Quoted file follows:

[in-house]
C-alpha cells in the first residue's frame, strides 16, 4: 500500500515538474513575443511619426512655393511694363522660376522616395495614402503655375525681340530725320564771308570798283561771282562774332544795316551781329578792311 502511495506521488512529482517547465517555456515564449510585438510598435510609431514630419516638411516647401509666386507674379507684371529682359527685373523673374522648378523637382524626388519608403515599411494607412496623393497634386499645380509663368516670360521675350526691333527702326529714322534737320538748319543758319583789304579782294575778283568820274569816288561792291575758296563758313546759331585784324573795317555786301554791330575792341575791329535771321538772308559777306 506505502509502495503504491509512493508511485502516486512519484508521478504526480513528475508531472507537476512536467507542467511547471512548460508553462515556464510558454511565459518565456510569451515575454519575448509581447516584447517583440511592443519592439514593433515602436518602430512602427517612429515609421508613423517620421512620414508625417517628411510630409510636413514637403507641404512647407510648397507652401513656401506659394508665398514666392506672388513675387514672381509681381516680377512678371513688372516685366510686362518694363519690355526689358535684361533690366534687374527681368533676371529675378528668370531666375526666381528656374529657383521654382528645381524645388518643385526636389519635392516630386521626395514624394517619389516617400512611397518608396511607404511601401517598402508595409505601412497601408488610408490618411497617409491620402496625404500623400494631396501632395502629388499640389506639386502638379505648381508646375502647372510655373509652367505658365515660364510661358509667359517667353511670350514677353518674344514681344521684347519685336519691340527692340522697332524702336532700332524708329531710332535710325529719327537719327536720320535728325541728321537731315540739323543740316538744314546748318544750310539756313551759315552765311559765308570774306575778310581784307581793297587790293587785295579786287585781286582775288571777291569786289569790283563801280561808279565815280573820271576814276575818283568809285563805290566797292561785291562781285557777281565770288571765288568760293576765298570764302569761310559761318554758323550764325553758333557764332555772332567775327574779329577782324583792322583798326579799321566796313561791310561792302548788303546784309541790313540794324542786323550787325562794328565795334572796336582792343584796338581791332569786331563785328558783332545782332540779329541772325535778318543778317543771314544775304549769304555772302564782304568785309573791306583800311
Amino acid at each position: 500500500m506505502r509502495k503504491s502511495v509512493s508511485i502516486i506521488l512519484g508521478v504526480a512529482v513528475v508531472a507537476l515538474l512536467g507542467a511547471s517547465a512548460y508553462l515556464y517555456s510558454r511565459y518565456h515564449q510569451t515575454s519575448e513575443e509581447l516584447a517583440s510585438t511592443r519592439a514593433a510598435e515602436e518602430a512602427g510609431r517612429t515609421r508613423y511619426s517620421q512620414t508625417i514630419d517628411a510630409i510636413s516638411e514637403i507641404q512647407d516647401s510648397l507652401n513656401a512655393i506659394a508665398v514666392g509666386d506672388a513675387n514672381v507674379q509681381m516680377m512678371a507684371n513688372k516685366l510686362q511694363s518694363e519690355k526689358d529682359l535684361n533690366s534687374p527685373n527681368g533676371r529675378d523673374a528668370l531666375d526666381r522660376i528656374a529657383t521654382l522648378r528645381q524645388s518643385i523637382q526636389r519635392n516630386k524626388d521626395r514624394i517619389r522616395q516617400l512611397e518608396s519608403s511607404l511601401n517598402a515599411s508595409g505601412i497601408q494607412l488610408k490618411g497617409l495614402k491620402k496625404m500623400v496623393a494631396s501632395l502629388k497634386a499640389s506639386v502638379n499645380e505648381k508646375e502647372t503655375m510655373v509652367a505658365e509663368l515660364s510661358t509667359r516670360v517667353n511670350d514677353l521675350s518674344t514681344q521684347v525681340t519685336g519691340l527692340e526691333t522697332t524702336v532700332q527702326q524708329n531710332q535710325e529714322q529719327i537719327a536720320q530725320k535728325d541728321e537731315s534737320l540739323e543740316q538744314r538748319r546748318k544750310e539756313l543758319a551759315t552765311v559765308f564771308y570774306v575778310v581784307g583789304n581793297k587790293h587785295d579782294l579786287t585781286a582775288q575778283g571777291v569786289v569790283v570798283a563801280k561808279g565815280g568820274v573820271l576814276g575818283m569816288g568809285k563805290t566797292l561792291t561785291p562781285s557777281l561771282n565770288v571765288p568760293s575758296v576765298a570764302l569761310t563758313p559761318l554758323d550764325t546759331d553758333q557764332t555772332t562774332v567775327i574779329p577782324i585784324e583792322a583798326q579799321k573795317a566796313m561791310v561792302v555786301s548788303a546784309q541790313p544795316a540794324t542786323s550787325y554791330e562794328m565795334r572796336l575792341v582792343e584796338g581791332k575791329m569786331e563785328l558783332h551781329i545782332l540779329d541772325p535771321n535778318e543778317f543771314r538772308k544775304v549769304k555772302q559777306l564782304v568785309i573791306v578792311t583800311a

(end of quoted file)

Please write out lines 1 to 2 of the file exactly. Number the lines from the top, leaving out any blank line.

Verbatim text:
[in-house]
C-alpha cells in the first residue's frame, strides 16, 4: 500500500515538474513575443511619426512655393511694363522660376522616395495614402503655375525681340530725320564771308570798283561771282562774332544795316551781329578792311 502511495506521488512529482517547465517555456515564449510585438510598435510609431514630419516638411516647401509666386507674379507684371529682359527685373523673374522648378523637382524626388519608403515599411494607412496623393497634386499645380509663368516670360521675350526691333527702326529714322534737320538748319543758319583789304579782294575778283568820274569816288561792291575758296563758313546759331585784324573795317555786301554791330575792341575791329535771321538772308559777306 506505502509502495503504491509512493508511485502516486512519484508521478504526480513528475508531472507537476512536467507542467511547471512548460508553462515556464510558454511565459518565456510569451515575454519575448509581447516584447517583440511592443519592439514593433515602436518602430512602427517612429515609421508613423517620421512620414508625417517628411510630409510636413514637403507641404512647407510648397507652401513656401506659394508665398514666392506672388513675387514672381509681381516680377512678371513688372516685366510686362518694363519690355526689358535684361533690366534687374527681368533676371529675378528668370531666375526666381528656374529657383521654382528645381524645388518643385526636389519635392516630386521626395514624394517619389516617400512611397518608396511607404511601401517598402508595409505601412497601408488610408490618411497617409491620402496625404500623400494631396501632395502629388499640389506639386502638379505648381508646375502647372510655373509652367505658365515660364510661358509667359517667353511670350514677353518674344514681344521684347519685336519691340527692340522697332524702336532700332524708329531710332535710325529719327537719327536720320535728325541728321537731315540739323543740316538744314546748318544750310539756313551759315552765311559765308570774306575778310581784307581793297587790293587785295579786287585781286582775288571777291569786289569790283563801280561808279565815280573820271576814276575818283568809285563805290566797292561785291562781285557777281565770288571765288568760293576765298570764302569761310559761318554758323550764325553758333557764332555772332567775327574779329577782324583792322583798326579799321566796313561791310561792302548788303546784309541790313540794324542786323550787325562794328565795334572796336582792343584796338581791332569786331563785328558783332545782332540779329541772325535778318543778317543771314544775304549769304555772302564782304568785309573791306583800311